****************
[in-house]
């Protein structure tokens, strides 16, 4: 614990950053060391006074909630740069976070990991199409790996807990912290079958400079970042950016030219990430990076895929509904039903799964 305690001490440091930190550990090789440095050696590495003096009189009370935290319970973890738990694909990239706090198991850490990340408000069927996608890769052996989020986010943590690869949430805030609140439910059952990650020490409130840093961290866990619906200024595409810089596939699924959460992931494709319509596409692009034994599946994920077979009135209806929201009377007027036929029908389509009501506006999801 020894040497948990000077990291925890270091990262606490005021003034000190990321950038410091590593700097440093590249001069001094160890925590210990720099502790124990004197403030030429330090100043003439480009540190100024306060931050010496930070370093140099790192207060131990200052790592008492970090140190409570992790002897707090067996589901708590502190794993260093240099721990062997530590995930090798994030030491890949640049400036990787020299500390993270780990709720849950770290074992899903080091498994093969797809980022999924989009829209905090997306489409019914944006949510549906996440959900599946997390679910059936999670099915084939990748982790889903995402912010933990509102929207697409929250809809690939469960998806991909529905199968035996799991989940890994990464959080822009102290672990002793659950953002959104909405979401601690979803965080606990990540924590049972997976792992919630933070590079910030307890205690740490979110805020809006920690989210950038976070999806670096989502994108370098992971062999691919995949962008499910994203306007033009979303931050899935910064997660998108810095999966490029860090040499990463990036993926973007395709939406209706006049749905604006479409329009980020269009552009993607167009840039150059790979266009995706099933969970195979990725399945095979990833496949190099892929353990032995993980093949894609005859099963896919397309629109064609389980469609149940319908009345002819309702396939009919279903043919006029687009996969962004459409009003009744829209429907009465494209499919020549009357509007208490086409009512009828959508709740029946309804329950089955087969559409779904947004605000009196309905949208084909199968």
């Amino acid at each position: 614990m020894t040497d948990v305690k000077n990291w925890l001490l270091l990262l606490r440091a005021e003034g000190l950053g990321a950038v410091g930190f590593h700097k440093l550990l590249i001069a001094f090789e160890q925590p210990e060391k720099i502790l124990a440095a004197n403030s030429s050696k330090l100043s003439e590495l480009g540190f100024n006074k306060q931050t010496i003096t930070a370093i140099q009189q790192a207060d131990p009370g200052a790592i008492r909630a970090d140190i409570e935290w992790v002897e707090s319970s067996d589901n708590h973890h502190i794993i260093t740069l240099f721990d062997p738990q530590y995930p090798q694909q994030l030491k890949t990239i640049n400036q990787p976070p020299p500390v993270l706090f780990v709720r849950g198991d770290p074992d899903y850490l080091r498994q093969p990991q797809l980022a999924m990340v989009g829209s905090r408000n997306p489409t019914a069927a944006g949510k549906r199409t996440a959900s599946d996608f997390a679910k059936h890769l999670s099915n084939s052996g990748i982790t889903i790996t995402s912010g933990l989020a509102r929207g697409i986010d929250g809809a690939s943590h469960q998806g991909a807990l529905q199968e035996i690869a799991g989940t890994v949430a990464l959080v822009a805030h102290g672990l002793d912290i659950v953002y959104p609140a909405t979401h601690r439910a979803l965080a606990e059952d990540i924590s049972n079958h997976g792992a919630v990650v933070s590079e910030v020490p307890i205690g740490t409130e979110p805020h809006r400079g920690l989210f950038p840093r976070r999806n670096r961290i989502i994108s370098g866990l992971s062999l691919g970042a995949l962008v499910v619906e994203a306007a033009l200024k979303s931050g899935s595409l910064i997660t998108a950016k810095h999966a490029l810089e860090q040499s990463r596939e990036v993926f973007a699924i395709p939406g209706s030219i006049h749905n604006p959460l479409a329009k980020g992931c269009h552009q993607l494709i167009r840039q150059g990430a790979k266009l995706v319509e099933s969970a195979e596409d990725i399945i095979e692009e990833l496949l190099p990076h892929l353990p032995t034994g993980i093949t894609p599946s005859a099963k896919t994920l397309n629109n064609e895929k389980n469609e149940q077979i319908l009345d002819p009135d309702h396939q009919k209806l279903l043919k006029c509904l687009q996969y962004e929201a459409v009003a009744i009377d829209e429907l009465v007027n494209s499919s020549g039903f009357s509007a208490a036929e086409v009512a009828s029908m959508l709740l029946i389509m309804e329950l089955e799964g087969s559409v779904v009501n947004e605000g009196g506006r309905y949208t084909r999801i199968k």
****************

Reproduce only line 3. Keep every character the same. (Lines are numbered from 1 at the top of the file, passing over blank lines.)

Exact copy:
């Amino acid at each position: 614990m020894t040497d948990v305690k000077n990291w925890l001490l270091l990262l606490r440091a005021e003034g000190l950053g990321a950038v410091g930190f590593h700097k440093l550990l590249i001069a001094f090789e160890q925590p210990e060391k720099i502790l124990a440095a004197n403030s030429s050696k330090l100043s003439e590495l480009g540190f100024n006074k306060q931050t010496i003096t930070a370093i140099q009189q790192a207060d131990p009370g200052a790592i008492r909630a970090d140190i409570e935290w992790v002897e707090s319970s067996d589901n708590h973890h502190i794993i260093t740069l240099f721990d062997p738990q530590y995930p090798q694909q994030l030491k890949t990239i640049n400036q990787p976070p020299p500390v993270l706090f780990v709720r849950g198991d770290p074992d899903y850490l080091r498994q093969p990991q797809l980022a999924m990340v989009g829209s905090r408000n997306p489409t019914a069927a944006g949510k549906r199409t996440a959900s599946d996608f997390a679910k059936h890769l999670s099915n084939s052996g990748i982790t889903i790996t995402s912010g933990l989020a509102r929207g697409i986010d929250g809809a690939s943590h469960q998806g991909a807990l529905q199968e035996i690869a799991g989940t890994v949430a990464l959080v822009a805030h102290g672990l002793d912290i659950v953002y959104p609140a909405t979401h601690r439910a979803l965080a606990e059952d990540i924590s049972n079958h997976g792992a919630v990650v933070s590079e910030v020490p307890i205690g740490t409130e979110p805020h809006r400079g920690l989210f950038p840093r976070r999806n670096r961290i989502i994108s370098g866990l992971s062999l691919g970042a995949l962008v499910v619906e994203a306007a033009l200024k979303s931050g899935s595409l910064i997660t998108a950016k810095h999966a490029l810089e860090q040499s990463r596939e990036v993926f973007a699924i395709p939406g209706s030219i006049h749905n604006p959460l479409a329009k980020g992931c269009h552009q993607l494709i167009r840039q150059g990430a790979k266009l995706v319509e099933s969970a195979e596409d990725i399945i095979e692009e990833l496949l190099p990076h892929l353990p032995t034994g993980i093949t894609p599946s005859a099963k896919t994920l397309n629109n064609e895929k389980n469609e149940q077979i319908l009345d002819p009135d309702h396939q009919k209806l279903l043919k006029c509904l687009q996969y962004e929201a459409v009003a009744i009377d829209e429907l009465v007027n494209s499919s020549g039903f009357s509007a208490a036929e086409v009512a009828s029908m959508l709740l029946i389509m309804e329950l089955e799964g087969s559409v779904v009501n947004e605000g009196g506006r309905y949208t084909r999801i199968k």